The Oxford e-Science Centre has played a full and active part in the national e-Science programme, working with the seven other regional centres to develop a nationwide e-Science grid. This year the basic infrastructure was put in place to support the sharing of resources between sites, to be known as the ‘Level-1 Grid’, and planning has already begun for the creation of a ‘Level-2 Grid’ to provide a stable, robust e-Science grid for a number of test applications. Staff from the OeSC also entered into negotiations with prospective partners (both academic and commercial) for a number of other major e-Science proposals which, if successful, should see a dramatic increase in the size and scale of e-Science activity at Oxford during the coming months.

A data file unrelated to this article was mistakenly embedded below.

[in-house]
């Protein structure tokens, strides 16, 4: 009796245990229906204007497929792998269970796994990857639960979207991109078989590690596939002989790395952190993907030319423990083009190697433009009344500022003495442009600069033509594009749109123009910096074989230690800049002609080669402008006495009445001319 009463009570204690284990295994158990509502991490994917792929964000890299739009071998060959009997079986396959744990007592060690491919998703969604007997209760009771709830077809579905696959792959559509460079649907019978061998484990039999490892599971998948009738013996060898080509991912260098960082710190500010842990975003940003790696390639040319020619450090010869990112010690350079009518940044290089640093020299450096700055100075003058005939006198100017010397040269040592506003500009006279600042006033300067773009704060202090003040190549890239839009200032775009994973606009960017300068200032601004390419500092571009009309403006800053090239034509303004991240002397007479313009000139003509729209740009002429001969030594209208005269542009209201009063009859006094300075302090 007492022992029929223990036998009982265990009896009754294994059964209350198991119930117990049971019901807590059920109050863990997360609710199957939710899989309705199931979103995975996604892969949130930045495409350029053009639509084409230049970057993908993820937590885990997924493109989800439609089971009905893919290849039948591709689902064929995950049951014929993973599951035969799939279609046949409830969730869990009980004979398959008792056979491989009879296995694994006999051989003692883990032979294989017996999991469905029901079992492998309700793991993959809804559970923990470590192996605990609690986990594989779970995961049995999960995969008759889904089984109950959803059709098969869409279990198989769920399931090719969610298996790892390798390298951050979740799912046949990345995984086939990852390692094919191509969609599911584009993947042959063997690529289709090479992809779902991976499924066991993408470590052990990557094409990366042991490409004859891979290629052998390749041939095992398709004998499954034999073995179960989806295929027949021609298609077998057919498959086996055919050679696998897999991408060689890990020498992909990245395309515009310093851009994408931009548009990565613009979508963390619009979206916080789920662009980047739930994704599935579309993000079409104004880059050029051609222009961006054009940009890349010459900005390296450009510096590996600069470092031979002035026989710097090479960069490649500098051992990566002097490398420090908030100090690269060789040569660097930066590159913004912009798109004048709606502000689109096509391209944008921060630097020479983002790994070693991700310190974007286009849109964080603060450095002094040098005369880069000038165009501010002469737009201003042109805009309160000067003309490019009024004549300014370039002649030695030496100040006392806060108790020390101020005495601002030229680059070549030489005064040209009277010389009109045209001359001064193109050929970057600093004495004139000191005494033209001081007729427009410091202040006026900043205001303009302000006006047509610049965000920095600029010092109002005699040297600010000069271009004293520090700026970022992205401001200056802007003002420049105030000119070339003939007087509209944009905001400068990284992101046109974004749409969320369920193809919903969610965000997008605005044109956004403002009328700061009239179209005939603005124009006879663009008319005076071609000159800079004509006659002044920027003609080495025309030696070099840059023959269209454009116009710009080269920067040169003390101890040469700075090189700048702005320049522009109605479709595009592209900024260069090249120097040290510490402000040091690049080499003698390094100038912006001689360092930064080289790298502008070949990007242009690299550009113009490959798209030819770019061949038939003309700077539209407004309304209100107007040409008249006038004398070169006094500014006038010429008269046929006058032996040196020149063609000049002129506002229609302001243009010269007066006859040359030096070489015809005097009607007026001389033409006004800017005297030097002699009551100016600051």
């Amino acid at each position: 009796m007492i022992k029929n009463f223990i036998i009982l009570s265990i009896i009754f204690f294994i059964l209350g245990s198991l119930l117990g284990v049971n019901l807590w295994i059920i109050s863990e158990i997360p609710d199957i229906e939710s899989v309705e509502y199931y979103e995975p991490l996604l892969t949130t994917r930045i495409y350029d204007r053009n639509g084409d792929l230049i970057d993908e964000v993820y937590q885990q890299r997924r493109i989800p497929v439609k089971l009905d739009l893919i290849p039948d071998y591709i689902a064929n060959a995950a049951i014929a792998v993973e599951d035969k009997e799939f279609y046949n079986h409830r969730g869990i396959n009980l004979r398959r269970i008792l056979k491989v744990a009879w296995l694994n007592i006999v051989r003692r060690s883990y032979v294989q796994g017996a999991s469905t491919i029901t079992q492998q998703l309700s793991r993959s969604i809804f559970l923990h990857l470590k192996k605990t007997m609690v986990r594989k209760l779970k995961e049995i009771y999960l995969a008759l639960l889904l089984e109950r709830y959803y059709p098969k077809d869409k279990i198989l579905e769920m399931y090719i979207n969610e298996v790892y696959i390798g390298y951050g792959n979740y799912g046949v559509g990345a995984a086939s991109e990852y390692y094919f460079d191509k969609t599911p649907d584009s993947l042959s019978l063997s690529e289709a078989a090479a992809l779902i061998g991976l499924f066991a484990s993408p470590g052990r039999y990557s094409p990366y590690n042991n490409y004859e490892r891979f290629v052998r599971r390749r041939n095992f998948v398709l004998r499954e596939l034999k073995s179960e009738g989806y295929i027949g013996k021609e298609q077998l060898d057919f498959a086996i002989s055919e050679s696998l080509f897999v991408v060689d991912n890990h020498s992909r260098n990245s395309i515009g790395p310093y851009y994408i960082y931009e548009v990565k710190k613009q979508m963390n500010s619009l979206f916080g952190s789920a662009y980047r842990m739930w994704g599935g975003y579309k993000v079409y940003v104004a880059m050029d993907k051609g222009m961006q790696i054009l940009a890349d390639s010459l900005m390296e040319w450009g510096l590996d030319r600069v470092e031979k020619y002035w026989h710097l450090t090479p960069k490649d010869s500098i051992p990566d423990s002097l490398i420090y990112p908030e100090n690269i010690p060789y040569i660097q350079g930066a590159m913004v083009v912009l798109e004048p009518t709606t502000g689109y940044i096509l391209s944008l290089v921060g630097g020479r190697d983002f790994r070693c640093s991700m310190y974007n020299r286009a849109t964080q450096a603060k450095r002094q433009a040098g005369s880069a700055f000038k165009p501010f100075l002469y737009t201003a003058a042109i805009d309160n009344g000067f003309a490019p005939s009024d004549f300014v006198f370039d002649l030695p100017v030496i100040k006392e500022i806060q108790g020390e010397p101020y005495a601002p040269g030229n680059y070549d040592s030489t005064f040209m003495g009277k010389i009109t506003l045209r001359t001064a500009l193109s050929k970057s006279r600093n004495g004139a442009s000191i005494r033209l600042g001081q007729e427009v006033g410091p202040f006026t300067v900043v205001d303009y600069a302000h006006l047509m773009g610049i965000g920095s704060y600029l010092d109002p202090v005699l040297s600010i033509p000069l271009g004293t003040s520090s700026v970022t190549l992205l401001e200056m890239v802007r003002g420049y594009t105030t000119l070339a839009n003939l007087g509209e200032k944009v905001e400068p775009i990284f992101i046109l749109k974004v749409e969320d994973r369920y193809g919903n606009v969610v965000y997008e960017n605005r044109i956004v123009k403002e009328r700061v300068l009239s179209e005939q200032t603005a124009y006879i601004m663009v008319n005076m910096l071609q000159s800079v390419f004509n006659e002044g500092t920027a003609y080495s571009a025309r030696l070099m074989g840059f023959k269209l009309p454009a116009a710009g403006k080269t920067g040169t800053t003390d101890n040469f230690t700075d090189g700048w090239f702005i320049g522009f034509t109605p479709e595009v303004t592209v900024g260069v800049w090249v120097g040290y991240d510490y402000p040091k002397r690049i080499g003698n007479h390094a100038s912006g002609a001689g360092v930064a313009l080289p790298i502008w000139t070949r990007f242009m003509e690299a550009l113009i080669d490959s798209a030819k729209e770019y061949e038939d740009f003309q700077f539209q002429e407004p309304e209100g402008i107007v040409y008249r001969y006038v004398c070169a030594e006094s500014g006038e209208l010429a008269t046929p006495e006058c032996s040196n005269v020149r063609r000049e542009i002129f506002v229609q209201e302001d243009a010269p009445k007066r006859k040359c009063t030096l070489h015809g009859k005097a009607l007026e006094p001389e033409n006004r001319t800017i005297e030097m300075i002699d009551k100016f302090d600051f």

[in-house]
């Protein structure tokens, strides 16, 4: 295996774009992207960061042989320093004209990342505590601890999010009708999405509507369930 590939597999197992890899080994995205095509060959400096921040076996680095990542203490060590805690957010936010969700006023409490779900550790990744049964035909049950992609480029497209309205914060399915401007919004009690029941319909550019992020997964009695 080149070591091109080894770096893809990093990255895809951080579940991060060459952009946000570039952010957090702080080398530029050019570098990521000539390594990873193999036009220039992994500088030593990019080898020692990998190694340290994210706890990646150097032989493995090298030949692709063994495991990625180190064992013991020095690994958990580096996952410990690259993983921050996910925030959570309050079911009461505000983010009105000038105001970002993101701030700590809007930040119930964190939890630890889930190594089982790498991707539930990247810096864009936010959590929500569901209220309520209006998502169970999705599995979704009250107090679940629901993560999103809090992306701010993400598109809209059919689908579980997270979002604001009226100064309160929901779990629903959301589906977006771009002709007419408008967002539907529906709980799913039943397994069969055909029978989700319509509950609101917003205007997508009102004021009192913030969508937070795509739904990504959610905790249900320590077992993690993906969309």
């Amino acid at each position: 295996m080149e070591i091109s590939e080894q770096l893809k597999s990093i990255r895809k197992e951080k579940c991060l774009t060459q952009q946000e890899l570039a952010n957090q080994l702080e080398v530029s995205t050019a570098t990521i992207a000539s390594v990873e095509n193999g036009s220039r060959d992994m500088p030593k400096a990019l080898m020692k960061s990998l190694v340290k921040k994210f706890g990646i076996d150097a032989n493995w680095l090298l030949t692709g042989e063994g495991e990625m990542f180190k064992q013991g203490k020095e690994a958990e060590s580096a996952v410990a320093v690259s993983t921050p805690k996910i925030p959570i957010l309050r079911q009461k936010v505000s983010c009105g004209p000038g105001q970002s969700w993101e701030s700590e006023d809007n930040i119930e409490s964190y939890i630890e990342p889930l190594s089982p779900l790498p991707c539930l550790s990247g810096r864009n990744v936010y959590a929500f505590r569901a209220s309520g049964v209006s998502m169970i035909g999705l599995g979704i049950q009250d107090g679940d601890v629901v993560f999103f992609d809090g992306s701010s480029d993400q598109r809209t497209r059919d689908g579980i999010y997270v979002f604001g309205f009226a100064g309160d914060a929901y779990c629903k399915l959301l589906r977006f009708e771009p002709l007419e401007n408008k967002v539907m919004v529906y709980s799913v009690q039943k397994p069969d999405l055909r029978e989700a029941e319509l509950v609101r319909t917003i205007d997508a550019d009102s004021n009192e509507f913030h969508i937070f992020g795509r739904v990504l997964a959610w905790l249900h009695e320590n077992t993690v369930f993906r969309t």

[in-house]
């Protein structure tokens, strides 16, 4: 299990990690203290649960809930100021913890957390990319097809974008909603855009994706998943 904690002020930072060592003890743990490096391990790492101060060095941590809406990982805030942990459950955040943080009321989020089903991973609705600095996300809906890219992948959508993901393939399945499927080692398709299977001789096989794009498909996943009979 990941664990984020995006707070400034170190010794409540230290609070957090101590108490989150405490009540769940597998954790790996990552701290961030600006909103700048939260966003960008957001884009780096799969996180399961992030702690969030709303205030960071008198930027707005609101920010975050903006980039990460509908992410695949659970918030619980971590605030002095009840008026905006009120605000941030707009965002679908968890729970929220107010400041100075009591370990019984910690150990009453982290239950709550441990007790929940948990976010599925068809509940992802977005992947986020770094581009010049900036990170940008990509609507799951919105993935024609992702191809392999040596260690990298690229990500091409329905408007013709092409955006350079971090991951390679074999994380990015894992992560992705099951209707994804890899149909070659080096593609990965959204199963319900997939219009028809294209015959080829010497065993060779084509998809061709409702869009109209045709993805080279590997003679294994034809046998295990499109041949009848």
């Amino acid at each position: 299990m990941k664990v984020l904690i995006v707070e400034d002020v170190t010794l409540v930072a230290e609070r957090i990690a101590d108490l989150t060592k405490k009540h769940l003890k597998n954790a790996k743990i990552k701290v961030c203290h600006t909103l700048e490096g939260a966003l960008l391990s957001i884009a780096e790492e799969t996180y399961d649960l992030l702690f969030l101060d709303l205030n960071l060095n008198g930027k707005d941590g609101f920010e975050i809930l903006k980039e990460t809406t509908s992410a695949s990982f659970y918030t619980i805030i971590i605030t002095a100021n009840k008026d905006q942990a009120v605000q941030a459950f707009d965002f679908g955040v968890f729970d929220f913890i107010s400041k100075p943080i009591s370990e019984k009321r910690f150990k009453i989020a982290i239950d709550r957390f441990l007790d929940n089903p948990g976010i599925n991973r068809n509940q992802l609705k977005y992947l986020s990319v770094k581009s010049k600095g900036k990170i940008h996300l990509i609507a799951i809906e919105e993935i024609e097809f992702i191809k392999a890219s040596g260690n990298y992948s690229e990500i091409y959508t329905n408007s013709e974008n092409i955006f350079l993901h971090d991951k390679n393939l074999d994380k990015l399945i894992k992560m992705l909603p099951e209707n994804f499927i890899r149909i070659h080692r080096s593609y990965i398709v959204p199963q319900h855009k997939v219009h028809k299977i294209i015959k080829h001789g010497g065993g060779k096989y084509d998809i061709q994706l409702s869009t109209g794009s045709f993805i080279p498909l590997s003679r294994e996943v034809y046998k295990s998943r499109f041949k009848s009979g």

5.6.2. Oxford Text Archive

In the course of this year, the OTA gained additional funding to work specifically on linguistics resources, and made a number of significant accessions in that area. The number of resources acquired by the Archive remained low, but the quality of its cataloguing increased considerably with over 500 records enhanced significantly. Use of the OTA's online holding continued to increase, with the number of catalogue queries (205,789), online deliveries (41,312), and other web site hits (254,470) all more than double the corresponding figures for the previous year.

OTA staff also continued to play a major advisory role for scholars within and beyond the University, both by supplying informal advice and consultancy, and by carrying out formal technical assessment of research proposals submitted to the Arts and Humanities Research Board. More than a hundred such proposals were assessed during the year, representing about a third of all those submitted to the AHRB, and a 10% increase over the previous year.

More details of the OTA's activities are to be included in the AHDS annual report (see ahds.ac.uk/public.htm).

5.6.3. Humbul Humanities Hub